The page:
Remove foil from ribs and brush sauce on both sides. Grill, uncovered, till sauce is caramalized, about 10-15 minutes more.


*I make up 3-4 batches of the sauce and rub at a time, storing spices in a shaker jar in my cupboard, and the sauce in a quart jar or catsup bottle in the fridge.
It lasts forever as long as it hasn't been contaminated with the meat.

*This sauce and rub are good for any type of pork...pork steaks are especially good. Kim likes to crisp the meat up on the grill and let some of the fat drip off before he brushes it with the sauce.
The sauce is also very tasty on a pulled pork sandwich, along with a little vinegar based slaw.
Attached Thumbnails
Click image for larger version

Name:	baby back ribs.jpeg
Views:	198
Size:	110.0 KB
ID:	51  
Constance is offline   Reply With Quote
Old 05-11-2005, 08:00 PM   #16
Executive Chef
 
Raine's Avatar
 
Join Date: Jun 2004
Location: NC
Posts: 3,549
Throw some wood on the charcoal and add a little smoke flavor.

I've seen ribs cooked in competition in a very simliar method.
Raine is offline   Reply With Quote
Old 05-12-2005, 08:10 AM   #17
Master Chef
 
Constance's Avatar
 
Join Date: Oct 2004
Location: Southern Illiniois
Posts: 8,175
Actually, I left out the part about the hickory chips. Thanks for bringing that up Rainee.
By the way, I had an Aunt Rainee (Lorraine), and she was a great cook!
Constance is offline   Reply With Quote
Old 05-12-2005, 08:11 AM   #18
Senior Cook
 
lutzzz's Avatar
 
Join Date: Oct 2004
Location: Seattle/Edmonds
Posts: 177
I agree with Rainee on the BB ribs, based only on my first hand experience which, admittedly is somewhat limited.. being 15 years of so. Prior to that I used to boil my ribs to tenderize them, then baste them in some sauce and toss them on the grill to char a bit... Then one day someone said to me "Why are you tossing away all that good pork broth?" (referring to the water I had used to boil the ribs in)... I then decided I didn't want to continue making pork soup.. so I learned bit about the long/slow cooking techniques of BBQ.

I don't believe God invented a pig with baby back ribs tender enough to be cooked tender in less than three hours, or at least He doesn't allow them to be sold in the Seattle area. I seem to recall one rack of baby backs I did a long time ago (with HIGH FAT content) that became kinda "bone loose" after about 3 hours... and I pulled them off. The rest of them have taken at least 4 hours... at ANY temp (except my pressure cooker which cooks them pretty tender in about 20-25 minutes with 15 lbs pressure..and allowed to cool naturally.. but then you leave half your flavor in the liquid in your pressure cooker.. not cool.).

Bear in mind too, that not all ribs are created equal and unlike a lot of other cooking, "Q" isn't really time dependent,, it's "feel" dependent.. you flat have to CHECK them,, if the bone wiggles, can be pulled out a bit and/or the rack will start to break when bent, they are done. Time is only a general guideline for when to start checking them.

I seldom "Q" baby backs 'cause I don't believe they have the same degree aka "as much" flavor as "regular" ribs; have much less meat; and cost about twice as much...

Ribs are more forgiving than most cuts though, and can tolerate a 300 degree temp, or flair ups at 325.. most pork turns to shoe leather IF you cook it at very high temps though.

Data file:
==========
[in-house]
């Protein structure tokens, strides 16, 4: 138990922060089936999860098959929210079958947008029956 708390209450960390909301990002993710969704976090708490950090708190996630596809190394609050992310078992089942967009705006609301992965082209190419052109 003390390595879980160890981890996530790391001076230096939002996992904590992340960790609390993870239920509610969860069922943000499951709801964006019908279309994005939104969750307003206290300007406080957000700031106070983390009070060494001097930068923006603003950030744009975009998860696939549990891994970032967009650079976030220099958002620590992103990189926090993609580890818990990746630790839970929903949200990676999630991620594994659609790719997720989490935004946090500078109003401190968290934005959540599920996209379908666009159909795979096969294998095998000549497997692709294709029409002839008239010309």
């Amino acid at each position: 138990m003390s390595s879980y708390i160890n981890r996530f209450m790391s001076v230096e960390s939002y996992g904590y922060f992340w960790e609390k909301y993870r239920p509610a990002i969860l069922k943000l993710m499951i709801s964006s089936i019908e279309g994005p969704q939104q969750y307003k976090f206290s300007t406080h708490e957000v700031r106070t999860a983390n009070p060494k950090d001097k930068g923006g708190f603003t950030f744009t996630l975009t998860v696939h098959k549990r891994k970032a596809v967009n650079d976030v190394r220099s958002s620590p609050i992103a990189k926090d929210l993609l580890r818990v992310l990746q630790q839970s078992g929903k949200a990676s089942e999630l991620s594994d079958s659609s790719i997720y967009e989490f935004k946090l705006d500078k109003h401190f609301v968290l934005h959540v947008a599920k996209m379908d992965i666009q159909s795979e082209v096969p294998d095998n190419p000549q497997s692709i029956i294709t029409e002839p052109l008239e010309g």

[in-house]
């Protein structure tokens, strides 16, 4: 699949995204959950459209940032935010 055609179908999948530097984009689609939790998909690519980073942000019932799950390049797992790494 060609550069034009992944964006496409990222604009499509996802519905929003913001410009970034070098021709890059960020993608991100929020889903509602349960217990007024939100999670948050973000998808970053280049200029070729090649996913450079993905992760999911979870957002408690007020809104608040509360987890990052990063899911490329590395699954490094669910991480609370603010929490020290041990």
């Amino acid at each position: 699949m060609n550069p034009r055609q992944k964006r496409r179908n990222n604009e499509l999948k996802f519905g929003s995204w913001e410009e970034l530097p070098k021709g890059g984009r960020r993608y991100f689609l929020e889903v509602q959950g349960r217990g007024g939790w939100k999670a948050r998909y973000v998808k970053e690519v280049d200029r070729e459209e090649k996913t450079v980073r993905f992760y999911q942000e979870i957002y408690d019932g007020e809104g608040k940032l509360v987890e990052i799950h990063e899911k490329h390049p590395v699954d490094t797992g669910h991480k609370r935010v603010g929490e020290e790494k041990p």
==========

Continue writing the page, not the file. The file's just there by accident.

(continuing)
Bear in mind that with any grill/smoker thing with a cover (Weber kettle, Weber gas with some burners turned off, etc.) that your dome temp will always be at least 25 degrees higher than your grill temp.. so if your dome thermometer says 325 degrees, you're actually cooking your ribs at 275... I mention this 'cause it confuses a lot of people new to "Q"...
__________________
"Never order chicken-fried steak in a cafe that doesn't have a jukebox."
lutzzz is offline   Reply With Quote
Old 05-12-2005, 10:20 PM   #19
 
HanArt's Avatar
 
Join Date: Apr 2005
Location: Louisiana
Posts: 272
I still say baby backs are tender and don't require long grilling times. If you've never tried it how would you know?

http://www.barbecue.thecamp.com/rib.htm

http://www.ehow.com/how_18259_barbecue-baby-back.html
HanArt is offline   Reply With Quote
Old 05-12-2005, 11:57 PM   #20
Cook
 
Chef Wil's Avatar
 
Join Date: Apr 2005
Location: Washington California
Posts: 62
Send a message via MSN to Chef Wil Send a message via Yahoo to Chef Wil
Quote:
Originally Posted by HanArt
I still say baby backs are tender and don't require long grilling times. If you've never tried it how would you know?

http://www.barbecue.thecamp.com/rib.htm

http://www.ehow.com/how_18259_barbecue-baby-back.html
I wonder if there is case for plagiarism between those sites?

I might go for a quick cook of 90 minutes in an emergency but no way will I even try to contemplate 12 minutes total cooking time. If I have the time I will slow smoke BBRs or any other rib for 6 hours or more.

I noticed that the author of one site suggested 'pre-cooking' thicker ribs. I wonder if he was talking about boiling? Any other method of cooking I can think of is an oven and that is all a smoker is really. The slow grill with a hood has the same effect.

BTW, if they are tender, why do they recommend a knife to cut away the bone when it should pull off with little effort? I'm not trying to be argumentative but the terms that are being used don't make since to me.
__________________

__________________
I learned early in life that a job in the kitchen meant food in the belly
Chef Wil is offline   Reply With Quote
Reply

Thread Tools
Display Modes

Posting Rules
You may not post new threads
You may not post replies
You may not post attachments
You may not edit your posts

BB code is On
Smilies are On
[IMG] code is On
HTML code is Off
Trackbacks are Off
Pingbacks are Off
Refbacks are Off





Copyright 2002- Social Knowledge, LLC All Rights Reserved.

All times are GMT -5. The time now is 01:49 PM.


Powered by vBulletin® Version 3.8.8 Beta 4
Copyright ©2000 - 2019, Jelsoft Enterprises Ltd.
×